Not only has the family’s grocery bill gone up since Joy Goodnough started taking care of her 68-year-old mother who has cancer, but the responsibilities of caregiving also cost her job due to missing too many days from work.
“My mother fell and broke her hip. And while we were at the hospital, she got a cancer diagnosis along with it. There were a lot of changes all at once,” said Goodnough, 48, of suburban Pittsburgh. “It has been a financial burden taking care of my mother.
“But I really wouldn’t change anything. We want to be with her as long as we can.”
Caring for aging loved ones can involve a lot of sacrifice, but the extent to which many family caregivers are paying for goods and services on behalf of the person they are helping can be devastating to a caregiver’s finances.
The country’s estimated 40 million unpaid family caregivers are spending an average $6,954 a year of their own money toward the care of loved ones, according to a 2016 report by AARP.
“When you step into a caregiver’s role, you will undoubtedly incur expenses you did not have before,” said Katie Libbe, vice president of consumer insights at Allianz Life Insurance Co. of North America in Minneapolis. “More and more baby boomers are finding themselves in that role.”
A recent study by Allianz Life found the costs to caregivers is made worse when the elder they are caring for has been a victim of financial abuse.
Allianz Life found that while elder financial abuse and scams is a growing problem, one aspect of the issue that tends to get less attention is the devastating effect on the finances of the caregiver.
When elders are short on funds – either because they’ve been taken advantage of financially or cannot keep up with their living expenses – caregivers find themselves footing the bill for rent, medicine, groceries and other costs.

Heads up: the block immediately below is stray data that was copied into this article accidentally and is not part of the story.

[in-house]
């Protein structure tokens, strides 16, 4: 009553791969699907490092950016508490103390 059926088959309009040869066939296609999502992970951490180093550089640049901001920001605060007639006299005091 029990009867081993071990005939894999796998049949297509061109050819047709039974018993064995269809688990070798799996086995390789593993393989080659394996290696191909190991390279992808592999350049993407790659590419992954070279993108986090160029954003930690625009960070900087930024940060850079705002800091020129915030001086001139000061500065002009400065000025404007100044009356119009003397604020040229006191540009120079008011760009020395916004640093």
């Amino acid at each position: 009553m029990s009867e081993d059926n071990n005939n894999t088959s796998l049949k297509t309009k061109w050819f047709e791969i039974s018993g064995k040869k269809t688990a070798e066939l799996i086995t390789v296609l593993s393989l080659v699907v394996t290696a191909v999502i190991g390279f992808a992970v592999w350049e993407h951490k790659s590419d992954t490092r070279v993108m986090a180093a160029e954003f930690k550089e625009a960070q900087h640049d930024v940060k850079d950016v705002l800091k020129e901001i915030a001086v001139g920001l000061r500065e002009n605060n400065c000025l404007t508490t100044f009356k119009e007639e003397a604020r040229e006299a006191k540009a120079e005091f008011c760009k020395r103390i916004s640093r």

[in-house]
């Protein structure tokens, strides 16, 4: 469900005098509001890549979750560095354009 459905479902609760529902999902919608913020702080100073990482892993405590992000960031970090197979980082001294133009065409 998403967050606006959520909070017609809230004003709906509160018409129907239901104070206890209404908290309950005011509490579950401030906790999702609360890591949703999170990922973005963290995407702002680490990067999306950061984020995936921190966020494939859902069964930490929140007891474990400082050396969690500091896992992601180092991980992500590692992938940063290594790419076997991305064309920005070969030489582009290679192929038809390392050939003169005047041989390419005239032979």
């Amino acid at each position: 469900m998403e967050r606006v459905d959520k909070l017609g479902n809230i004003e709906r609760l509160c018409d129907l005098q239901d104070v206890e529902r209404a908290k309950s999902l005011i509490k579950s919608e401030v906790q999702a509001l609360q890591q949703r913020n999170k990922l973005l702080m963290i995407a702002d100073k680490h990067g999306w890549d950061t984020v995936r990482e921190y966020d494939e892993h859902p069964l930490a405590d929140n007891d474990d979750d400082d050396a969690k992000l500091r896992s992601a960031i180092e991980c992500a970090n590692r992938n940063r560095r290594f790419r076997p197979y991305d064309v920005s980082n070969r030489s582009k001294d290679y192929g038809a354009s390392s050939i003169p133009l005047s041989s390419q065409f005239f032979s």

The study found nearly 90 percent of both active and potential caregivers said they experienced a financial impact when their elder was financially abused, with the average cost to those caregivers reaching a staggering $36,000.
“All of a sudden, caregivers could be responsible for covering fraud if someone gets a hold of an elderly person’s checking account or credit card,” Libbe said, adding that older people also are vulnerable to scams, such as fraudulent phone calls demanding money for back taxes from someone pretending to be with the Internal Revenue Service.
Lisa Story, director of the Pittsburgh-area support group Hope Grows for Caregiver Support, said her organization focuses on caring for caregivers. They provide mental health counseling, education and therapeutic breaks each month from the daily stress.
“Our caregivers open up and tell their stories,” she said. “They report their family members being taken advantage of, and when that happens there is a financial burden that falls on the caregiver. Some of the caregivers we speak with have told us of elderly parents who also have been taken advantage of when it was time to sell real estate or pay for services.”
Pennsylvania officials recently announced the creation of an information exchange and clearinghouse called PA $AFE that will pull together several different state agencies working together to protect older Pennsylvanians from financial scams and fraud.
Through the program, accountants, doctors, lawyers and investment professionals are learning to identify signs of elder financial abuse, as well as how to report and prevent it.
“Elder financial abuse is one of the most significant financial crimes of the 21st century, and it is estimated to cost older Americans $36 billion each year,” said Robin Wiessmann, secretary of the state Department of Banking and Securities at an event announcing the program.